Popping out for a mid-morning coffee, we then decided to explore the Mile End area of the city we had only touched the fringe of. So we meandered along new streets, popping into any shop that took our fancy, and I found myself in heaven on the discovery of an amazing kitchen shop. Resisting the temptation of everything from cool new kettles to state of the art coffee machines, cupcake cases to knives with floral blades, and goggles to wear when you cut onions to a $600 casserole dish, we came out empty handed.
Walking along a little more, we came across Parc La Fontaine, which we had been wanting to visit for a while. We strolled through the leafy park, passing volleyball and baseball matches taking place, as well as discovering the park has an outdoor theatre. It was such a lovely day; the sun was shining but there was very little humidity (at last!), meaning it was the ideal temperature for being outside. Loving having noting pressing that needed to be done/bought/got, we wandered on from the park to The Village, Montreal's gay village.
By this stage it was late afternoon, so we visited a rooftop terrace which had been recommended to us by a friend and had a drink. We could have stayed there all evening to be honest, but the terrace had been booked out for a wedding, so it was just the one drink.
The waitress showed us to our table and as we sat down, T asked, "Do you have Jamon Iberico?"
"Yes, of course," she replied.
We grinned like two little kids at each other with our delight at hearing this. This type of ham is like gold dust (and costs about the same as gold dust...)
As we read the menu however (we had to share the menu as the restaurant hadn't got enough to go around - there were only three tables occupied. This should have warned us for things to come...), the Jamon was Serrano, not Iberico. Think going into a Ferrari show room and asking for a car, and them giving you a Ford Focus. Maybe a bit extreme in that example, but you get my drift...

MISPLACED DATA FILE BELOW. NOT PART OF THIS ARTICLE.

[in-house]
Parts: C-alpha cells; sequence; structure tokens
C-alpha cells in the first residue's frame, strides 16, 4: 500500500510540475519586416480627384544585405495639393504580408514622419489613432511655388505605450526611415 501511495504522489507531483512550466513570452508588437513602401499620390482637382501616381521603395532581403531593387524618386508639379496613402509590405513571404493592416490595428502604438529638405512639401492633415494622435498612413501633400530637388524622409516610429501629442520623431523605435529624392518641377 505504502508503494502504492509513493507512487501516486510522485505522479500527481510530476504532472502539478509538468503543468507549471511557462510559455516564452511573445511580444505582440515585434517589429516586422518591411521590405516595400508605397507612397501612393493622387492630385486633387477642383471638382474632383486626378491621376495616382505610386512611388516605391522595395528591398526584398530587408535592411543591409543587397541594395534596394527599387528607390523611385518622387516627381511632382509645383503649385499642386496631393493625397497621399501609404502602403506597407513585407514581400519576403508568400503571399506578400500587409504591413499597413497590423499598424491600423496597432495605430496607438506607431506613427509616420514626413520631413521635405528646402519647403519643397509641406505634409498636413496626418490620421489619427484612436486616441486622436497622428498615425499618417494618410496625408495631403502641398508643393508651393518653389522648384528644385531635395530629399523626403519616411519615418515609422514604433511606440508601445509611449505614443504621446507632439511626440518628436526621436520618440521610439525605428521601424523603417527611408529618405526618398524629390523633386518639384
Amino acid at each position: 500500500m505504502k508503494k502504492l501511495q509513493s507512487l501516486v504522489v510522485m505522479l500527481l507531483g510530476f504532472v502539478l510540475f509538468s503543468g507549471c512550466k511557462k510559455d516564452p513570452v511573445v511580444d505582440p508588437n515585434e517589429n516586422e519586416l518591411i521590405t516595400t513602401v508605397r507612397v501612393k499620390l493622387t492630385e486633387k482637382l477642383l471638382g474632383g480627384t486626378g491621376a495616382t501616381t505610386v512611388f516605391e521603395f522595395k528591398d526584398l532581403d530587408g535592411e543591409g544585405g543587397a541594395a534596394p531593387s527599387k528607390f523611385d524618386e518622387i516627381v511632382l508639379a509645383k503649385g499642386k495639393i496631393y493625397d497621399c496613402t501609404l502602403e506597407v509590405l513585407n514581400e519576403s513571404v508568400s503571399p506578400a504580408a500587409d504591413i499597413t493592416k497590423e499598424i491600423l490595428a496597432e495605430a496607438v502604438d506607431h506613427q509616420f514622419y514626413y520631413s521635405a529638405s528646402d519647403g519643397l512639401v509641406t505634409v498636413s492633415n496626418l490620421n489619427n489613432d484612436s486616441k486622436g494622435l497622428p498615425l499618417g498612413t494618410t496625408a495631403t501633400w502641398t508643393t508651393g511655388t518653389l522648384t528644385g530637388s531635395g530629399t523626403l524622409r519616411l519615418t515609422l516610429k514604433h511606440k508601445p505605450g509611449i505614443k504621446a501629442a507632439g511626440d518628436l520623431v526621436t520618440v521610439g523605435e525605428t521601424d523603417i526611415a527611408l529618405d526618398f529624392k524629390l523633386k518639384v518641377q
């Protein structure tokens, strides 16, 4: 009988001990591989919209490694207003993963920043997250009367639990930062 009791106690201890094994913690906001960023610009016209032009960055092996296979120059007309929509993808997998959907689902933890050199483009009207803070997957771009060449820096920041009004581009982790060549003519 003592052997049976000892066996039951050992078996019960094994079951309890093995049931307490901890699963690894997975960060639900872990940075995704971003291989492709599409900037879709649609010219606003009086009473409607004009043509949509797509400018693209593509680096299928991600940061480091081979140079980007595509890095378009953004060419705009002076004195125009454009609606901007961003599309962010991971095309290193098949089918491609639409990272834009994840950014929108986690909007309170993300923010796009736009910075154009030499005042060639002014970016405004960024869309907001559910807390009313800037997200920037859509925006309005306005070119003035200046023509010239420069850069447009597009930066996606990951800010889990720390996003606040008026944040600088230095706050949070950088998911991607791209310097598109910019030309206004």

Maybe it's just not on the menu, T thought hopefully.
"Would you like bread, cheese and ham to start and then I'll come back for your other order?"
We had already decided which other dishes we wanted, but it was asked in a way we had no choice but to agree with. We would come to regret it however...
The ham came; it was definitely not Iberico. It was nice, but not Iberico. When the waitress came back to clear the empty plate, she asked if we had enjoyed it. We replied yes we had, but that it wasn't Iberico, was it?! 'Of course it was Iberico, yes.' We looked at each other and bit our tongues.
The Manchego at least tasted very authentic, and the 'pan con tomato' was delicious. Our dishes were then cleared away, and we waited.
And waited. Eventually we caught her eye, "Can we have the menu please?"
"There is no menu available at the moment."
Eventually we got a menu.
Ten more minutes and our order for four dishes was taken: green beens with almonds, grilled prawns, chorizo with cauliflower puree, and grilled mushrooms.
Half an hour later, we had not received any dishes. We waited as the tables around us were presented with plate after plate of food.
We waited some more, and decided that when the waitress came back we would ask her for the bill, but when she returned to us, she was armed with another glass of wine and a beer as a way of saying sorry for the food being late. This was a nice gesture, but I really didn't want another glass of wine, and especially when I hadn't eaten much.
We eventually were served our green beans and almonds - a cold dish - an hour after we had ordered it.
Then we waited another half an hour before we were given two of the hot tapas dishes: the prawns, and chorizo with cauliflower. The waitress then gave us a plate of seafood paella, as it had been cooked by mistake. Again, nice gesture, but we hadn't ordered it because I can't eat rice. Our mushroom dish never appeared.
By now it was getting on for 10pm, we had been there three hours and were not impressed.
Safe to say we will not be going back to that restaurant again.
We were so mad, we walked all the way home (which is quite a distance from the Old Town).
Maybe this is something, like the sales tax, where being British we will take a long time, if at all, to get the purpose of it being done this way...